Wi-Fi Security



            There are multiple ways one can protect their wireless network. First, choosing which form of wireless network is necessary. WPA2 (Wi-Fi Protection Access 2) is the most secure and is an upgrade over WPA. Before WPA, WEP was a less secure option. WPA2 should always be enabled and used with strong encryption like the Advanced Encryption Standard (AES). This will ensure that all traffic on the network is encrypted and protected. EAP (Extensible Authentication Protocol) further advanced protection for authentication processes. It supports one-time use passwords, tokens, and smart cards. A later version of EAP, PEAP (Protected Extensible Protocol), is much more secure as it authenticates servers with public key certificates.
Another way to protect wireless networks is to limit their access to others. By using a secure router, only certain MAC (Media Access Control) addresses will be permitted. Routers are your first line of defense in defending your network from unwanted users. Routers generally come with a default name, so by changing this name, potential hackers will be less likely to gain access to them. These SSIDs (Service Set Identifiers) come with routers and access points from the factory by default and should be changed. Routers also come with default passwords that come from the manufacturer. This password should be changed into a complicated one using multiple different types of characters, symbols, and numbers, as well as stored in a safe location.
Remote Access can provide authorized entry into your network too and can be prevented by turning off any remote management features. Additionally, when one sets up the router, they should log out as an administrator to lessen the risk of someone else gaining control. These steps provide enhanced security, however, are only as good as how often they are updated. Firewalls, virus protection, and the router themselves need constant updating as new threats are created every day. Secure networks are only as secure as their computers. By using software firewalls as well as antivirus protection, a user can reduce their likelihood of threats and unauthorized access.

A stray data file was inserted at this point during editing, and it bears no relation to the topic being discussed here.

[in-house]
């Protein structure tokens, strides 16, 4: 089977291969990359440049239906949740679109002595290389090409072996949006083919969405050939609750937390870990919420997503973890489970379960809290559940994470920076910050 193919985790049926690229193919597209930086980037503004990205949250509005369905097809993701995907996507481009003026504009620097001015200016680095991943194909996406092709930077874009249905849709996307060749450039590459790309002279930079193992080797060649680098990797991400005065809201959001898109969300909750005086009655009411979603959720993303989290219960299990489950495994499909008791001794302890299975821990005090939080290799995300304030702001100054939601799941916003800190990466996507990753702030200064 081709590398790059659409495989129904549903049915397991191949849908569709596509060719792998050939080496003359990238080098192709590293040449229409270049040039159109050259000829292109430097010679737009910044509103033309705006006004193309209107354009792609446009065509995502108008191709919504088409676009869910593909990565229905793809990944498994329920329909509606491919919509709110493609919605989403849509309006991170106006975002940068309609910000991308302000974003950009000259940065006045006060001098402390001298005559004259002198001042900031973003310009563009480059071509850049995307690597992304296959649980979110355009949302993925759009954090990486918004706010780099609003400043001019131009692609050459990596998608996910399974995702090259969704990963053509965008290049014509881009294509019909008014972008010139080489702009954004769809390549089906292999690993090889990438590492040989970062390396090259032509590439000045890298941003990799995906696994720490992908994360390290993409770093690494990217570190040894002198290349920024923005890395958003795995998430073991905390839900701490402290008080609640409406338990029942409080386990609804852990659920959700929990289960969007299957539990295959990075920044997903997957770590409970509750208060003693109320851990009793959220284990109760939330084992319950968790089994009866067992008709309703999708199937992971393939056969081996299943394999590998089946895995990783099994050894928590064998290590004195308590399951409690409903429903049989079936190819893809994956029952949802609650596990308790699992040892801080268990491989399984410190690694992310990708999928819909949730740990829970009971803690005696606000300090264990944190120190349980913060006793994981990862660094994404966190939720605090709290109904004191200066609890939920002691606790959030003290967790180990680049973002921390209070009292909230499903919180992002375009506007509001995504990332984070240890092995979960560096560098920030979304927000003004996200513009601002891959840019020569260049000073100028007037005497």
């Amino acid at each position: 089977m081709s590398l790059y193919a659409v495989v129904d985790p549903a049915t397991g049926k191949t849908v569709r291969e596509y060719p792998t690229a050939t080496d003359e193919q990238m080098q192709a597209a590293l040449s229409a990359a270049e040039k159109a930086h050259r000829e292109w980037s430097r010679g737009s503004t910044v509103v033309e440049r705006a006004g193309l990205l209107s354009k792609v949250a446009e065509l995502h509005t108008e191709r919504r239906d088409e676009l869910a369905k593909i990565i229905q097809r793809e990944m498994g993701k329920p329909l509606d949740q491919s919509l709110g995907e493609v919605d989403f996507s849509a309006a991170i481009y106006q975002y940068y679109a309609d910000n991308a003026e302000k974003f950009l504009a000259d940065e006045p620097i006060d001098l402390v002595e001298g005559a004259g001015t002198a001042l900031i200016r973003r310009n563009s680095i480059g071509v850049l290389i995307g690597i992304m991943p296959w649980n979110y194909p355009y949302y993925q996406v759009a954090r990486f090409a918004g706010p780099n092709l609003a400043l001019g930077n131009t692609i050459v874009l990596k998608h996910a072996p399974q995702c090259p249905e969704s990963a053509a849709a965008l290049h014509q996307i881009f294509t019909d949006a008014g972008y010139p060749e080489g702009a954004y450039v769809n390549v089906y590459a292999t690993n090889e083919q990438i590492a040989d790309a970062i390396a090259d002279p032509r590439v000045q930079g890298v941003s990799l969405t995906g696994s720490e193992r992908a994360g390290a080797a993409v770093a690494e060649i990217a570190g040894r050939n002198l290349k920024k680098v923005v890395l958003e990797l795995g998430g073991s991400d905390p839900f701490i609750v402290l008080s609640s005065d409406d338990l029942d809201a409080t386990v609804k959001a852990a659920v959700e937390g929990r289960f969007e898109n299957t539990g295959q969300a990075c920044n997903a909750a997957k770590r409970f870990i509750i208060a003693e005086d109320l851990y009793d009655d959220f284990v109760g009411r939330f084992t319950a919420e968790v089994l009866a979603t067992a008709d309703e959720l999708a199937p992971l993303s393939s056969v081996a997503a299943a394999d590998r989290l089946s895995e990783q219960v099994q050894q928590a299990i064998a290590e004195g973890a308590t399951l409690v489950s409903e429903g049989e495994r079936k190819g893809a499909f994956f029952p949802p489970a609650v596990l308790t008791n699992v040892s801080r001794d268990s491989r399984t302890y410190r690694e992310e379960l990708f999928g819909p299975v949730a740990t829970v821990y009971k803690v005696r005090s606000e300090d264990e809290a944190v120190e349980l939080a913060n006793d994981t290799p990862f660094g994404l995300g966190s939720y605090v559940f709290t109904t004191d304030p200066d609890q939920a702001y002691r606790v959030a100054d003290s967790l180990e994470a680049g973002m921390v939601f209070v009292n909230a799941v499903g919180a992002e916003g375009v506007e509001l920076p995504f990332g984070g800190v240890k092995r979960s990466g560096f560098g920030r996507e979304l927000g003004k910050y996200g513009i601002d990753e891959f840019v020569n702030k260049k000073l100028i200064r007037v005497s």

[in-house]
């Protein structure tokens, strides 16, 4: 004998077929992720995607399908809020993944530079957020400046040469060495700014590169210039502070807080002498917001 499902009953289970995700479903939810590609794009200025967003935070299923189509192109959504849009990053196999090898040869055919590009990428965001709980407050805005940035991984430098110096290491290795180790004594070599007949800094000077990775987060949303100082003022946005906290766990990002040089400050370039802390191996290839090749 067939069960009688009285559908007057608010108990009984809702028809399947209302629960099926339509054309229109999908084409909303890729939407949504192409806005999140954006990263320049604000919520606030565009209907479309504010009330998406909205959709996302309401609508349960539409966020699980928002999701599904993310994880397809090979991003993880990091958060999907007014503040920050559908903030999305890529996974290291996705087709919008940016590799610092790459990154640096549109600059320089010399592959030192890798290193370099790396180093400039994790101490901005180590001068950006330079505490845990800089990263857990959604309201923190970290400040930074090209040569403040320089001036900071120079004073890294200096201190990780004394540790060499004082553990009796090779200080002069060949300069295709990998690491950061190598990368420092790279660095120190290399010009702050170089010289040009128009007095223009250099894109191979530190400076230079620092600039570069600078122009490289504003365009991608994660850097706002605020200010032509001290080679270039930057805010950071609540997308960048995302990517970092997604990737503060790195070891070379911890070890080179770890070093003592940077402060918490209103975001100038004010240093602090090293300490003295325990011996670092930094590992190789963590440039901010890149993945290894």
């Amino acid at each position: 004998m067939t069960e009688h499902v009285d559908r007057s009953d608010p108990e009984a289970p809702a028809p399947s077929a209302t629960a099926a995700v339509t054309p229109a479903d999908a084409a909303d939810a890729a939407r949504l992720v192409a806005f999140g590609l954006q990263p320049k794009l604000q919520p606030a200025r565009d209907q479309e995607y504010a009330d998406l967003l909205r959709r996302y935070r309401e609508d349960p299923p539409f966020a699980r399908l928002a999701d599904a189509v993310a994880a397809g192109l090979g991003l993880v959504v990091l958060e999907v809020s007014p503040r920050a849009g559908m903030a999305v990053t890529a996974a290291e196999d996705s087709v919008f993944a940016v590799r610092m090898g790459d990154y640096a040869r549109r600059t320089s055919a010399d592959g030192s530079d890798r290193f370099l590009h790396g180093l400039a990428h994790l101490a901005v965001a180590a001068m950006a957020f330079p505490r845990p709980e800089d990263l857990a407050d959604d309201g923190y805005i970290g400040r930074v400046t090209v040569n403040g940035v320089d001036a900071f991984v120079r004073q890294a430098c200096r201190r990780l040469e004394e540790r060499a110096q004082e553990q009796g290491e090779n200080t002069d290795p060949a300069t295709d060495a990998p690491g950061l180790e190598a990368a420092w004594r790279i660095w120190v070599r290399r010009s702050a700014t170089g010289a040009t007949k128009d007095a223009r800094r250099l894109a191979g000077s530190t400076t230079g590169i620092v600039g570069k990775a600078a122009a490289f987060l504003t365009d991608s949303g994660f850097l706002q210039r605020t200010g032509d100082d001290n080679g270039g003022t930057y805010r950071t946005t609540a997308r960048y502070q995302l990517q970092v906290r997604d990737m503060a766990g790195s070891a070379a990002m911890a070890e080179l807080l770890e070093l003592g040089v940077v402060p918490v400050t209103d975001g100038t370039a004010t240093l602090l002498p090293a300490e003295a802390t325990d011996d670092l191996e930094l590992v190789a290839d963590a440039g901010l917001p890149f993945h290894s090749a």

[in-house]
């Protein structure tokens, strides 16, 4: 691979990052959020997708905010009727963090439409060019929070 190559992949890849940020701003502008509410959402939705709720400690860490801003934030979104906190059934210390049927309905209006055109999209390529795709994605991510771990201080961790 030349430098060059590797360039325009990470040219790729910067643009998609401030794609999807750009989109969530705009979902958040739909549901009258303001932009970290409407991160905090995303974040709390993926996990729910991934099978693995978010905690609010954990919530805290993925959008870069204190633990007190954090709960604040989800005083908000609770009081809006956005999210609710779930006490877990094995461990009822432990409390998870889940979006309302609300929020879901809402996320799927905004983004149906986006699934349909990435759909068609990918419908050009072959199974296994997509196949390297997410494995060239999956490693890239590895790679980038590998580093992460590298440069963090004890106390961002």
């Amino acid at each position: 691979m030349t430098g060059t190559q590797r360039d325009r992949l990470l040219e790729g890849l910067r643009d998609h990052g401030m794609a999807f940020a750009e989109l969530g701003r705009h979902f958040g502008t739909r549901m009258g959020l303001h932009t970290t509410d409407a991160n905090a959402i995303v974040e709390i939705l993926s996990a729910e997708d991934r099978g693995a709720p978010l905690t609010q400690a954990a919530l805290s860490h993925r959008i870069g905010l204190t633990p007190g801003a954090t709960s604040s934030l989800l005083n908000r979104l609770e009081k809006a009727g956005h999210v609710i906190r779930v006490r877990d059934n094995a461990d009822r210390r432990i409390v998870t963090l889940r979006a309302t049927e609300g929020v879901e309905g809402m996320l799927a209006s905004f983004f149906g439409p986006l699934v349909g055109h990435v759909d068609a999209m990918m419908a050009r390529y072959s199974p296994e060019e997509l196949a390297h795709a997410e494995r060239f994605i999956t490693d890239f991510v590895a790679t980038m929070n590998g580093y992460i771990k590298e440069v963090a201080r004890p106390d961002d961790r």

Another tip is to disable auto-connecting to open Wi-Fi networks. Connecting to or having other users connect to your networks expose your information and can cause many issues. You can also change the location of routers and access points, so their signals are positioned strategically. In a home, having your router near the center can reduce their coverage of outside of the building. Finally, if your network is not being used, it is recommended to just turn it off to save power and reduce the risk of threats.
Mitchell, Bradley. (2017). Top 10 Tips for Wireless Home Network Security. Retrieved from https://www.lifewire.com/wireless-home-network-security-tips-818355.

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